Character in a time of Crisis (Day 10)
“but there was no voice. No one answered; no one paid attention
(1 Kings 18:29 ESV)
The Mount Carmel mentioned in the story of Elijah, is actually part of a high ridge reaching to the Mediterranean sea, not far from Haifa which is today Israel’s third-largest city. The effects of the drought that God had instigated through Elijah would be less apparent here than most other places. For a drought to affect Carmel was really a disaster, in the book of Amos 1:2 we read
“The Lord roars from Zion
and utters his voice from Jerusalem;
the pastures of the shepherds mourn,
and the top of Carmel withers.”
The setting is deliberate, the people can see that Carmel has indeed withered, but in a coastal area such as this, this was the place surely where the power of Baal to provide nurturing rain would be strongest too.
The contest on Mount Carmel began with the prophets of Baal taking their bull, and offering it to their god, in their manner and custom. The telling statement in the passage is though “but there was no voice. No one answered; no one paid attention”
(1 Kings 18:29 ESV)
The narrative shows us how they were crying out to a god who could not hear them! So they danced and raved, and even cut themselves in their desire to be heard by their god, to rouse him to action, and rain fire upon their altar. Baal’s prophets must have thought they held all the aces with an overwhelming advantage in numbers as we saw yesterday of 450 -1. What is more, Baal was a nature and fertility god who was thought to control the elements of nature, such as wind, water, fire. The problem was Baal could do nothing, and in a very public and embarrassing way is shown to be a sham. Indeed Elijah doesn’t spare the Baal prophet’s blushes, even so far as to suggest ( in some versions) that their god is in the toilet at the moment and cannot hear the frenzied cries of his disciples! ( verse 27)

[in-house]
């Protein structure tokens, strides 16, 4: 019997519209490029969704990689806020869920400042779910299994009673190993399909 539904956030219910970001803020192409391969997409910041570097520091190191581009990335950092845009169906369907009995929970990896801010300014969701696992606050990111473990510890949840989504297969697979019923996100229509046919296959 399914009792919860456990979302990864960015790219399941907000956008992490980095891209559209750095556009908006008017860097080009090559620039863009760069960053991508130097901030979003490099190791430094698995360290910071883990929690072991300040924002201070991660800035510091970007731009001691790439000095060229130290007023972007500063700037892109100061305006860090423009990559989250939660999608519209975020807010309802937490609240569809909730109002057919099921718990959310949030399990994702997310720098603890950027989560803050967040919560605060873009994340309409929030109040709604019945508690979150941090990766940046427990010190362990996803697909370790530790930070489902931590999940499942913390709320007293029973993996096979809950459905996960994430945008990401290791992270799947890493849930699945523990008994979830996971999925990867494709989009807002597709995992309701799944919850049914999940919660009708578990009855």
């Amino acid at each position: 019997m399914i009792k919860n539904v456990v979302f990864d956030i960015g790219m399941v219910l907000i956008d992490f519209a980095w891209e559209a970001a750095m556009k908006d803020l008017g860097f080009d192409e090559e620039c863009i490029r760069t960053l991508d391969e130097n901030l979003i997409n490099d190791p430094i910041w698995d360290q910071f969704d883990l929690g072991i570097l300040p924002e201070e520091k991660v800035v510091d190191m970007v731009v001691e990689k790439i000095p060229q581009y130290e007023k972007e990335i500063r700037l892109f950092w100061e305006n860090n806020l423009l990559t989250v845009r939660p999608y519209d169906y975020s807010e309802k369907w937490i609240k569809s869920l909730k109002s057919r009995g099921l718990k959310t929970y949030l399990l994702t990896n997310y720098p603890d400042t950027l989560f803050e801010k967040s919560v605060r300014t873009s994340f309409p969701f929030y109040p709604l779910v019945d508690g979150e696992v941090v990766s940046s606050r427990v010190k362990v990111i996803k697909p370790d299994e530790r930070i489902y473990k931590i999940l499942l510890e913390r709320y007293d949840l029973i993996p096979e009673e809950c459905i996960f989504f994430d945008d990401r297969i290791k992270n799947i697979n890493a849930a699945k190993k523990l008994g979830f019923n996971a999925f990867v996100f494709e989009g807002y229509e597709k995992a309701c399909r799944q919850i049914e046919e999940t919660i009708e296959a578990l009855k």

This sequence must have come as a shock and an embarrassment for the king and the people who had invested in the idolatry of Baal over the years. They could see now that it was all for nothing, there was no answer to the prophets, so why then were we taken in? Why then were their children offered as sacrifices on his altar? Maybe we can sense the mood of the crowd begin to change. Two things spring to mind immediately in looking at this passage.
The first thing to say is obvious. The sheer folly of idolatry is never clearer than in this passage. The people had served a god who is deaf, dumb, blind and powerless. How many in the world today still follow such a god as the prophet Habakkuk describes so witheringly;
18 “What profit is an idol
when its maker has shaped it,
a metal image, a teacher of lies?
For its maker trusts in his own creation
when he makes speechless idols!
19 Woe to him who says to a wooden thing, Awake;
to a silent stone, Arise!
Can this teach?
Behold, it is overlaid with gold and silver,
and there is no breath at all in it.
20 But the Lord is in his holy temple;
let all the earth keep silence before him
(Habakkuk 2:18-20 ESV)
The second point is just as important, even maybe more so. We read of how the prophet’s of Baal, tried to implore their god to hear them by offering their own blood to him in devotion. We read that they ‘ cut themselves with their swords and lances as was their custom to do ( verse 28)
How different is our God who does not require from us our blood? How different is our God who gave His only Son as the once and for all sacrifice for our sin? This is the consistent teaching of the gospel, and what we call the atonement made for us through the death of Jesus. The writer to the Hebrew’s sums it all up well in Hebrews 9
’13 For if the blood of goats and bulls, and the sprinkling of defiled persons with the ashes of a heifer, sanctify for the purification of the flesh, 14 how much more will the blood of Christ, who through the eternal Spirit offered himself without blemish to God, purify our conscience from dead works to serve the living God’.(Hebrews 9:13-14 ESV)